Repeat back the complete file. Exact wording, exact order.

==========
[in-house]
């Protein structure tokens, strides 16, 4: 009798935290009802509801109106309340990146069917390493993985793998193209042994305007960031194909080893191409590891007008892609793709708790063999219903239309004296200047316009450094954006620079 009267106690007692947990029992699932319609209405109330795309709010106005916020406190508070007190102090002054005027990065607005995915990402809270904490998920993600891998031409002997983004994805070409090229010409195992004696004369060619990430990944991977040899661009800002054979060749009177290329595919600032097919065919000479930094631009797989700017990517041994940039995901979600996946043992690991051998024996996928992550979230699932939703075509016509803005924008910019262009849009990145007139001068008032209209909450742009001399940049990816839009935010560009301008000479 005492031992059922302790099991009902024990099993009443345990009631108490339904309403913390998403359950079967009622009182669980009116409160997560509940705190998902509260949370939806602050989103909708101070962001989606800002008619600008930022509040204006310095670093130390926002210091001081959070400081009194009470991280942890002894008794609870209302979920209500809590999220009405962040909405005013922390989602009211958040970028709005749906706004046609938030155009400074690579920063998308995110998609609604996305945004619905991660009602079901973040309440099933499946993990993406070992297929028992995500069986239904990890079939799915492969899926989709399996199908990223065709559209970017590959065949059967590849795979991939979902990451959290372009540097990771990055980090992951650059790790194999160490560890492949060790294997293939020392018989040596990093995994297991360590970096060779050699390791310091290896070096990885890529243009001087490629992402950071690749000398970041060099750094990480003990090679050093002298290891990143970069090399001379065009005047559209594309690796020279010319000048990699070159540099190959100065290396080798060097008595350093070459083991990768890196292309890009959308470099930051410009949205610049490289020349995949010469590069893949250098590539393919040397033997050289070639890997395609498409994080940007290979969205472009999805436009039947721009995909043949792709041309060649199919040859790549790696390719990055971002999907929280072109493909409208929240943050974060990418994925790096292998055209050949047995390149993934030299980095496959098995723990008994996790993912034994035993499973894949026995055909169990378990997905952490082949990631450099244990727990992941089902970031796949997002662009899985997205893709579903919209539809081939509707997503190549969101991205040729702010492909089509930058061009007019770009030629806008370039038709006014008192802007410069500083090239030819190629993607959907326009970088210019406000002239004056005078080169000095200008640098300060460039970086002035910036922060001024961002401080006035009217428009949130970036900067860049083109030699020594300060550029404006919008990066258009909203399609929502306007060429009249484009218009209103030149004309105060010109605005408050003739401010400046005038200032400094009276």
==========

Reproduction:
[in-house]
């Protein structure tokens, strides 16, 4: 009798935290009802509801109106309340990146069917390493993985793998193209042994305007960031194909080893191409590891007008892609793709708790063999219903239309004296200047316009450094954006620079 009267106690007692947990029992699932319609209405109330795309709010106005916020406190508070007190102090002054005027990065607005995915990402809270904490998920993600891998031409002997983004994805070409090229010409195992004696004369060619990430990944991977040899661009800002054979060749009177290329595919600032097919065919000479930094631009797989700017990517041994940039995901979600996946043992690991051998024996996928992550979230699932939703075509016509803005924008910019262009849009990145007139001068008032209209909450742009001399940049990816839009935010560009301008000479 005492031992059922302790099991009902024990099993009443345990009631108490339904309403913390998403359950079967009622009182669980009116409160997560509940705190998902509260949370939806602050989103909708101070962001989606800002008619600008930022509040204006310095670093130390926002210091001081959070400081009194009470991280942890002894008794609870209302979920209500809590999220009405962040909405005013922390989602009211958040970028709005749906706004046609938030155009400074690579920063998308995110998609609604996305945004619905991660009602079901973040309440099933499946993990993406070992297929028992995500069986239904990890079939799915492969899926989709399996199908990223065709559209970017590959065949059967590849795979991939979902990451959290372009540097990771990055980090992951650059790790194999160490560890492949060790294997293939020392018989040596990093995994297991360590970096060779050699390791310091290896070096990885890529243009001087490629992402950071690749000398970041060099750094990480003990090679050093002298290891990143970069090399001379065009005047559209594309690796020279010319000048990699070159540099190959100065290396080798060097008595350093070459083991990768890196292309890009959308470099930051410009949205610049490289020349995949010469590069893949250098590539393919040397033997050289070639890997395609498409994080940007290979969205472009999805436009039947721009995909043949792709041309060649199919040859790549790696390719990055971002999907929280072109493909409208929240943050974060990418994925790096292998055209050949047995390149993934030299980095496959098995723990008994996790993912034994035993499973894949026995055909169990378990997905952490082949990631450099244990727990992941089902970031796949997002662009899985997205893709579903919209539809081939509707997503190549969101991205040729702010492909089509930058061009007019770009030629806008370039038709006014008192802007410069500083090239030819190629993607959907326009970088210019406000002239004056005078080169000095200008640098300060460039970086002035910036922060001024961002401080006035009217428009949130970036900067860049083109030699020594300060550029404006919008990066258009909203399609929502306007060429009249484009218009209103030149004309105060010109605005408050003739401010400046005038200032400094009276």